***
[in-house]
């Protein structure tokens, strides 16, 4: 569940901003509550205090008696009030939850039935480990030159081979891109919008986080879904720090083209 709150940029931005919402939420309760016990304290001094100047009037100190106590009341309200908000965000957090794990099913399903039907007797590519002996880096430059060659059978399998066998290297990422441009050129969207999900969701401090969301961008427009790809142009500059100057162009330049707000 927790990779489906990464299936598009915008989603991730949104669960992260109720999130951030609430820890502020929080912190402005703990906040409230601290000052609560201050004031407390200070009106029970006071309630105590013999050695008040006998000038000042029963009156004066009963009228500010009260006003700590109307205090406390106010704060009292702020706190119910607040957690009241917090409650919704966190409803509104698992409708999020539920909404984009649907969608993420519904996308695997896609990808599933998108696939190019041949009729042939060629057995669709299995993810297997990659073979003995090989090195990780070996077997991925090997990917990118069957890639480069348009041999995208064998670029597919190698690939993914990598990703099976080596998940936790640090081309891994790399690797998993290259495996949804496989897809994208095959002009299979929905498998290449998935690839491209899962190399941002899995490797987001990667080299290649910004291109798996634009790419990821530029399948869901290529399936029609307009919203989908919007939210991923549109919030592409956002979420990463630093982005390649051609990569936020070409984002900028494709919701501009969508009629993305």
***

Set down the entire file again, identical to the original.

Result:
[in-house]
């Protein structure tokens, strides 16, 4: 569940901003509550205090008696009030939850039935480990030159081979891109919008986080879904720090083209 709150940029931005919402939420309760016990304290001094100047009037100190106590009341309200908000965000957090794990099913399903039907007797590519002996880096430059060659059978399998066998290297990422441009050129969207999900969701401090969301961008427009790809142009500059100057162009330049707000 927790990779489906990464299936598009915008989603991730949104669960992260109720999130951030609430820890502020929080912190402005703990906040409230601290000052609560201050004031407390200070009106029970006071309630105590013999050695008040006998000038000042029963009156004066009963009228500010009260006003700590109307205090406390106010704060009292702020706190119910607040957690009241917090409650919704966190409803509104698992409708999020539920909404984009649907969608993420519904996308695997896609990808599933998108696939190019041949009729042939060629057995669709299995993810297997990659073979003995090989090195990780070996077997991925090997990917990118069957890639480069348009041999995208064998670029597919190698690939993914990598990703099976080596998940936790640090081309891994790399690797998993290259495996949804496989897809994208095959002009299979929905498998290449998935690839491209899962190399941002899995490797987001990667080299290649910004291109798996634009790419990821530029399948869901290529399936029609307009919203989908919007939210991923549109919030592409956002979420990463630093982005390649051609990569936020070409984002900028494709919701501009969508009629993305």